It is essential that you are aware of the threats to your business and that you take precautions with every aspect of your company. Don't assume that you are safe because with today's technology no one is safe.
If you are attacked by hackers, the chances increase that your business will no longer exist in six months.
About the author
Joyce Morse is an author who writes on a variety of topics, including SEO and how to receive a computer degree online.
Marketing matters: from IBM to Kyndryl
Prior to joining Kyndryl as Chief Marketing Officer, Maria had a 25-year career at IBM, most recently as the tech giant’s CMO where she oversaw all marketing professionals and activities across North America, Canada and Latin America. She has held senior global marketing positions in a variety of disciplines and business units across IBM, most notably strategic initiatives in Smarter Cities and Watson Customer Engagement, as well as leading teams in services, business analytics, and mobile and industry solutions. She is known for her work with teams to leverage data, analytics and cloud technologies to build deeper engagements with customers and partners.
With a passion for marketing, business and people, and a recognized expert in data-driven marketing and brand engagement, Maria talks to Business Chief about her new role, her leadership style and what success means to her.
You've recently moved from IBM to Kyndryl, joining as CMO. Tell us about this exciting new role?
I’m Chief Marketing Officer for Kyndryl, the independent company that will be created following the separation from IBM of its Managed Infrastructure Services business, expected to occur by the end of 2021. My role is to plan, develop, and execute Kyndryl's marketing and advertising initiatives. This includes building a company culture and brand identity on which we base our marketing and advertising strategy.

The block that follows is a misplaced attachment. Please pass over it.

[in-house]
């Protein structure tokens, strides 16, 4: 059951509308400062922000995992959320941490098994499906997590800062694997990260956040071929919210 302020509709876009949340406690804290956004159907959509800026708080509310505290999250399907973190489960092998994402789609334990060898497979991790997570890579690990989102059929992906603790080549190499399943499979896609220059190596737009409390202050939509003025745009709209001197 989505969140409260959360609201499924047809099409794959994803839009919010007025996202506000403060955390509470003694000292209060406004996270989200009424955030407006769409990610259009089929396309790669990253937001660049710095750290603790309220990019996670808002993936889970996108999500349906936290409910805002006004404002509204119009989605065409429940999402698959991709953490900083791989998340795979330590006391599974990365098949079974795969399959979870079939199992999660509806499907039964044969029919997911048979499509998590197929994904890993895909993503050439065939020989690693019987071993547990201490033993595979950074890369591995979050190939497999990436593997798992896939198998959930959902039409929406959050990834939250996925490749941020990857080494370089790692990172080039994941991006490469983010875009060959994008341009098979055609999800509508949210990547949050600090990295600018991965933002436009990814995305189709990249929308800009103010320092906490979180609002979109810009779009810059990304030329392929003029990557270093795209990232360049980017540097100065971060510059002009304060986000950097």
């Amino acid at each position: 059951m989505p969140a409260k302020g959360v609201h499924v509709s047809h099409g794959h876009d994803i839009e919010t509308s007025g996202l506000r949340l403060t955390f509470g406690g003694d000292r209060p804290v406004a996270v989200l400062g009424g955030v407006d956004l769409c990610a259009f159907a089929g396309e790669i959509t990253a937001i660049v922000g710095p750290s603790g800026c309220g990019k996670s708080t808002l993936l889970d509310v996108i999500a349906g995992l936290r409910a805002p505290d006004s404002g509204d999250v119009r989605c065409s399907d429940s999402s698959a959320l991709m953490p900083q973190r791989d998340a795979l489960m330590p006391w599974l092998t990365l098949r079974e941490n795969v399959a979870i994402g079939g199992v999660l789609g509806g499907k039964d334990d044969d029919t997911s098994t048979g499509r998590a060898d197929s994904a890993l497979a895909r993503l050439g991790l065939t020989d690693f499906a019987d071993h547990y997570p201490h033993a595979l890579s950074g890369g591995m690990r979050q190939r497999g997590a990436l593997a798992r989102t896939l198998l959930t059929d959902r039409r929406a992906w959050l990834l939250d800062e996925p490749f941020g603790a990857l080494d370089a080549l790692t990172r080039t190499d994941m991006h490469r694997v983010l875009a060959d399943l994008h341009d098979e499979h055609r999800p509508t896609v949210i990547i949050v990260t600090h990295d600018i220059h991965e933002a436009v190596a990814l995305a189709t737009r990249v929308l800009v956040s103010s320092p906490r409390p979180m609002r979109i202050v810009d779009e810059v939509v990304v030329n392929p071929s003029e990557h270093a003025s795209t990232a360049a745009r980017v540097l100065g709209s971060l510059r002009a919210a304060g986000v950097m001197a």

We have an amazing opportunity ahead at Kyndryl to create a company brand that will stand apart in the market by leading with our people first. Once we are an independent company, each Kyndryl employee will advance the vital systems that power human progress. Our people are devoted, restless, empathetic, and anticipatory – key qualities needed as we build on existing customer relationships and cultivate new ones. Our people are at the heart of this business and I am deeply hopeful and excited for our future.
What experiences have helped prepare you for this new opportunity?
I’ve had a very rich and diverse career history at IBM that has lasted 25+ years. I started out in sales but landed explored opportunities at IBM in different roles, business units, geographies, and functions. Marketing and business are my passions and I landed on Marketing because it allowed me to utilize both my left and right brain, bringing together art and science. In college, I was no tonly a business major, but an art major. I love marketing because I can leverage my extensive knowledge of business, while also being able to think openly and creatively.